Recognizing Students in Distress
When to Get Involved—and What to Do
Faculty and staff members are often the first to notice a student experiencing distress. If you observe a student who is showing signs of difficulty, please alert the SDCC, Dean of Students, or Academic Advising.
You do not have to take on the role of counselor, but we may encourage you to have a more direct conversation with the student to gather additional information, express your concerns, and offer resource referral information.
Identifying Distress Before it Becomes a Crisis
There are oftentimes indications that a student is experiencing distress long before a situation escalates. To support our students in maintaining their mental health and maximizing their intellectual growth, it’s important to identify difficulties as early as possible.
What to Look for
While the presence of one of the following indicators alone does not necessarily mean that a student is experiencing severe distress, the more indicators you notice, the more likely that he or she needs help. When in doubt, consult with the SDCC.
- Repeated absences from class, section, or lab
- Missed assignments, exams, or appointments
- Deterioration in quality or quantity of work
- Written or artistic expression of unusual violence, morbidity, social isolation, despair, or confusion; essays or papers that focus on suicide or death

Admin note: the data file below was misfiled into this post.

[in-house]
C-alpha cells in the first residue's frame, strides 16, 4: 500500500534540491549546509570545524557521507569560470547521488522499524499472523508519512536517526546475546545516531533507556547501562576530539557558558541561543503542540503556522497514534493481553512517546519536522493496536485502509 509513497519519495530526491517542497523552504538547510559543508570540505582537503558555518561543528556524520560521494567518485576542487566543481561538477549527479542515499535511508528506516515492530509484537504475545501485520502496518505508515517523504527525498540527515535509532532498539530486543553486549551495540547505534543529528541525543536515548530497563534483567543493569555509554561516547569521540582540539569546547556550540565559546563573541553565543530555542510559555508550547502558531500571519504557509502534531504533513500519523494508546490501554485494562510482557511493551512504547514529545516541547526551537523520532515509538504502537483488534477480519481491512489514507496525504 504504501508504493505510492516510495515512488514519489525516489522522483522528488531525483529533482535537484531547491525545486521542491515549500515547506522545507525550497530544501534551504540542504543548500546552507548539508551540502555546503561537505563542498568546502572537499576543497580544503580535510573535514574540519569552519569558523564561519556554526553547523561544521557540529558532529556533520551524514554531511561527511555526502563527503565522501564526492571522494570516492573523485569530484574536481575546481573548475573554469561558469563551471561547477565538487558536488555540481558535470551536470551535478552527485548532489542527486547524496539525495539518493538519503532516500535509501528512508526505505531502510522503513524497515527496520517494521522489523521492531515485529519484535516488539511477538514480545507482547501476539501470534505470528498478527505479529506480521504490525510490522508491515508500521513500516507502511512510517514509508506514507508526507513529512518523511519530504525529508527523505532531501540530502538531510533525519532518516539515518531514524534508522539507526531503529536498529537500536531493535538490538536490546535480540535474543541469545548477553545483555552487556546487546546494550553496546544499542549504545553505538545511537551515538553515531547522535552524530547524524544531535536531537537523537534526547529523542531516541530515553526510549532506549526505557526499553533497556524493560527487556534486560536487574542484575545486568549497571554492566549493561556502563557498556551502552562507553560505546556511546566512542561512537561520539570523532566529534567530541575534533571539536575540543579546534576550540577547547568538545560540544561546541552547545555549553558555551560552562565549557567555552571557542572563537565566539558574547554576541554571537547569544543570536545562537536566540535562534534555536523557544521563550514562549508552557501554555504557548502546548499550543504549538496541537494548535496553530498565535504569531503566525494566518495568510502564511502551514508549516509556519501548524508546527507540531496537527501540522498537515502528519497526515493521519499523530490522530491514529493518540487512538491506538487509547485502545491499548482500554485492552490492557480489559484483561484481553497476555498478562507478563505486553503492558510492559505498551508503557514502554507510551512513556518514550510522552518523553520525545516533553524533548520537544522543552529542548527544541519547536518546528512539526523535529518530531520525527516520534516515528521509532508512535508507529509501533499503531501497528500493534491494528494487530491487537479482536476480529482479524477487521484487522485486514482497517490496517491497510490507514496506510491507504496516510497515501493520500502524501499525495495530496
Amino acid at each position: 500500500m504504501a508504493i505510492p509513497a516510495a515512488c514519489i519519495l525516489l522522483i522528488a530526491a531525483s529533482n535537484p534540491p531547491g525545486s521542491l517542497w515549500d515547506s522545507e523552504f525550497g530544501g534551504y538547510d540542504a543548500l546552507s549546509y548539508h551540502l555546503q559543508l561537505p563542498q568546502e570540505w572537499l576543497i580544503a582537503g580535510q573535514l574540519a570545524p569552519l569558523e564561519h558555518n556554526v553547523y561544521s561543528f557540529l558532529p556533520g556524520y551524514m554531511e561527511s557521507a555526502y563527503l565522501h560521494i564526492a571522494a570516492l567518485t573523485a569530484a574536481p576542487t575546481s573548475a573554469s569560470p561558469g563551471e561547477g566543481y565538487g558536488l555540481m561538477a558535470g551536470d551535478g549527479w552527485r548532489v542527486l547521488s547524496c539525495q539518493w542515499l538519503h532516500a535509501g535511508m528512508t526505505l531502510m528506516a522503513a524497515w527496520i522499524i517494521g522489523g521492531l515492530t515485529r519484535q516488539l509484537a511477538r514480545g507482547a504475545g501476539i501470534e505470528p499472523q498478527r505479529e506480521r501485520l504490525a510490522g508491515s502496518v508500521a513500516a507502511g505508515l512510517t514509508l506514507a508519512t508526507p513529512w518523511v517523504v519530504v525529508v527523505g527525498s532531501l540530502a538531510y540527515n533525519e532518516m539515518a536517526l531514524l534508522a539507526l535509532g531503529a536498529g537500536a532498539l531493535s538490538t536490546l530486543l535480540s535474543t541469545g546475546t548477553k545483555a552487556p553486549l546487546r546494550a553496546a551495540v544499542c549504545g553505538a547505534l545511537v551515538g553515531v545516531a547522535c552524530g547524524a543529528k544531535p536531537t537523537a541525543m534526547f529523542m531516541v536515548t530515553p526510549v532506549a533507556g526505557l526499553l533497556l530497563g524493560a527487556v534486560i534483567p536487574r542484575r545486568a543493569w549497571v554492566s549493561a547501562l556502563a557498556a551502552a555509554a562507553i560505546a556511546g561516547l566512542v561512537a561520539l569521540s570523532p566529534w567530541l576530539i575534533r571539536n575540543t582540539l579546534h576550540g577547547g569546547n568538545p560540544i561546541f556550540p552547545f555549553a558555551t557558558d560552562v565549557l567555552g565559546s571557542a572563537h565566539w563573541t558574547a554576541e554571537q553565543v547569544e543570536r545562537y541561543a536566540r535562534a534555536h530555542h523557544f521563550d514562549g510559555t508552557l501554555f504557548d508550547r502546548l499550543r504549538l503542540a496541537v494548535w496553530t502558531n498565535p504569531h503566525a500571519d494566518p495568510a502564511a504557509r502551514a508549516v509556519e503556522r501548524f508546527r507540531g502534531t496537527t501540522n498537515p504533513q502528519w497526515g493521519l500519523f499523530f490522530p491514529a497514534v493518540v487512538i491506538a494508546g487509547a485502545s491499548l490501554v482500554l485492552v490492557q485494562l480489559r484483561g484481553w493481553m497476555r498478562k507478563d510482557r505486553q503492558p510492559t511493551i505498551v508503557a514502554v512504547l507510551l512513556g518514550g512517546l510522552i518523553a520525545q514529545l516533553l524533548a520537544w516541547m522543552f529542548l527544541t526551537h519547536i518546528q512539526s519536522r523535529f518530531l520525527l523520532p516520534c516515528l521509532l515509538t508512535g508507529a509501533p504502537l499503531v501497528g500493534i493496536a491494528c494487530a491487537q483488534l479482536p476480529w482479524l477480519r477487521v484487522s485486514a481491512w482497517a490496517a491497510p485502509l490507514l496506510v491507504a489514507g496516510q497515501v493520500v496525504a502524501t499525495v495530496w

- Patterns of perfectionism: Can’t accept themselves if they don’t get an A
Behavioral and Emotional
- Direct statements indicating distress, family problems, or loss
- Angry or hostile outbursts, yelling, or aggressive comments
- More withdrawn or more animated than usual
- Expressions of hopelessness or worthlessness; severe anxiety or irritability
- Lack of response to outreach from staff
- Deterioration in physical appearance or personal hygiene
- Excessive fatigue, exhaustion
- Noticeable cuts, bruises, or burns
- Disorganized speech, rapid or slurred speech, confusion
If you are concerned, Responding to Students in Distress identifies two paths you can pursue—speaking directly with the student or referring him or her to a WPI resource such as the SDCC, Academic Advising, or WPI Care Team.